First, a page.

For example, U.S. Pat. No. 6,510,513 issued to Danieli and assigned to Microsoft Corporation describes a security and policy enforcement system that utilizes a series of transactions between a server and a client using electronic security certificates. A first client generates a request for access to data by submitting a security certificate containing a digest to a trusted arbitrator server. The trusted arbitrator authenticates the first client's credentials and returns the security certificate. The data and security certificate are then combined to create a distribution, which, in turn, is acquired by a second client. The second client extracts the security certificate and generates a digest from the data in the distribution. If the digest from the second client matches the digest from the first client, then data is considered to be valid. Depending upon the certificate type and a policy level, the trusted arbitrator server can provide services such as notification of improper usage.
 While DRM systems thus hide many of the complexities of protecting information from end users, they are not without their shortcomings. A DRM server introduces new management issues into an information technology environment by creating the need to issue and track digital certificates, access authorities, encryption keys, and other PKI infrastructure elements. Maintaining this overhead can become cumbersome, even in small enterprises, which may have thousands if not millions of documents, and dozens of different security policies.
 Existing DRM server systems also typically impose additional overhead every time that a document stored on a file server is accessed. Before a file can be used, its associated access policy must be located, user authentication obtained, the appropriate keys identified, and decryption algorithms applied. This overhead work on the server is imposed even for files which are not particularly sensitive.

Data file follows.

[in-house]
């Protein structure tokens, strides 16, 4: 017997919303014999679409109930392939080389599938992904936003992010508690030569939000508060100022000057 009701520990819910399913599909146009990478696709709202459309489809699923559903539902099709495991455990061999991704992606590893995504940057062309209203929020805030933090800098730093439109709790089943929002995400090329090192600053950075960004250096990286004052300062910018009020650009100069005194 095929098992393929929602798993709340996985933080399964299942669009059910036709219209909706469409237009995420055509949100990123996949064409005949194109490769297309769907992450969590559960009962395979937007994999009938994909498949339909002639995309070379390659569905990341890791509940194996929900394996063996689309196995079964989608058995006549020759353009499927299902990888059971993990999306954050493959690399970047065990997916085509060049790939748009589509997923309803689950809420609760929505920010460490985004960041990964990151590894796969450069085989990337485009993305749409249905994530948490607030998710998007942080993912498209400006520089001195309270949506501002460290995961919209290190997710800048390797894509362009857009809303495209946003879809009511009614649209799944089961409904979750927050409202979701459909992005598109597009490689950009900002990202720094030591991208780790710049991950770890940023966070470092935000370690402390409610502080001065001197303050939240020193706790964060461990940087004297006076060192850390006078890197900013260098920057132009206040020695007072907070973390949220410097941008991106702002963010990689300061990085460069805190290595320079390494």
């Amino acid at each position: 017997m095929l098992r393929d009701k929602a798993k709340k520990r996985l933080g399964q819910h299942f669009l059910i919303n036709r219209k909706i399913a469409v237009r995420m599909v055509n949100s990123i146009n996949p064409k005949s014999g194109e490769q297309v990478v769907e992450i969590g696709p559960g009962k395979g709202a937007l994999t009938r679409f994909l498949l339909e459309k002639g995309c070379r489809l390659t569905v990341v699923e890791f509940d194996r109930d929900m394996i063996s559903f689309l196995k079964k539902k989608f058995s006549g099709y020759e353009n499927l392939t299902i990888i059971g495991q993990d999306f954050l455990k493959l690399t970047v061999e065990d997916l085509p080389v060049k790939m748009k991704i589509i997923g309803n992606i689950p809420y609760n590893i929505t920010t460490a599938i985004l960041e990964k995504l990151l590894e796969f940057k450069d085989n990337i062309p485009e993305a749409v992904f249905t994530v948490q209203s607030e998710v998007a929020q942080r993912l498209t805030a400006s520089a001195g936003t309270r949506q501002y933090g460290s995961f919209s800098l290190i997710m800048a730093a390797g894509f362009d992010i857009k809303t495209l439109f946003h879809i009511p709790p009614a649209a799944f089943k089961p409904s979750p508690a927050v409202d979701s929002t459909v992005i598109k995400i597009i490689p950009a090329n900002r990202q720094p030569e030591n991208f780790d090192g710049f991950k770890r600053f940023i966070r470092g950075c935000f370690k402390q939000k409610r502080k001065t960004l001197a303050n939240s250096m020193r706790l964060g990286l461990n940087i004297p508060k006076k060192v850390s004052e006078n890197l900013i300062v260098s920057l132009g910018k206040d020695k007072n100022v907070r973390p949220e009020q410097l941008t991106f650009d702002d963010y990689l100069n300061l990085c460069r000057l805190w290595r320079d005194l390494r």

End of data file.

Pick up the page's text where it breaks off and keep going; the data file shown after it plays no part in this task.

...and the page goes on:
For example, finance department files associated with a pending corporate merger proposal are typically given a high security classification and should always be encrypted. However, other documents such as a schedule for the company's summer picnic are not particularly sensitive, and should not be subjected to the overhead of elaborate DRM schemes. A better solution would be to selectively encrypt only those documents which truly need to be encrypted, determined at the point of use according to established policies rather than ad hoc, and in a way that is transparent to the end user.
 An improved approach would implement encryption policies, not just by determining the sensitivity of the information stored in a document, but also depending upon a proposed action to be taken with it. For example, if the action to be taken is to access a sensitive document for editing and then storing the edited copy back on the same secure local file server from which it was retrieved, an adequate policy for some organizations might impose no encryption requirement at all. However, when even a less sensitive document is to be sent via a web-based e-mail service outside of that same organization, say even a schedule for the company picnic, that document may need to be encrypted as its destination is not controllable.
 Neither do existing DRM solutions do much to protect misuse of information by authorized insiders. This class of users has a trusted status, as they are supposed to have access to important data files to carry out their assigned tasks. Thus, they are routinely granted permission to use such information on a daily basis. Their access to sensitive data therefore is not normally suspect. The problem comes when this class of trusted users abuse that trust—by copying and then distributing sensitive information to outsiders or other unauthorized people. Such events can happen quite easily, and has been occurring with increasing frequency when a disgruntled or departing employee wishes to damage an organization.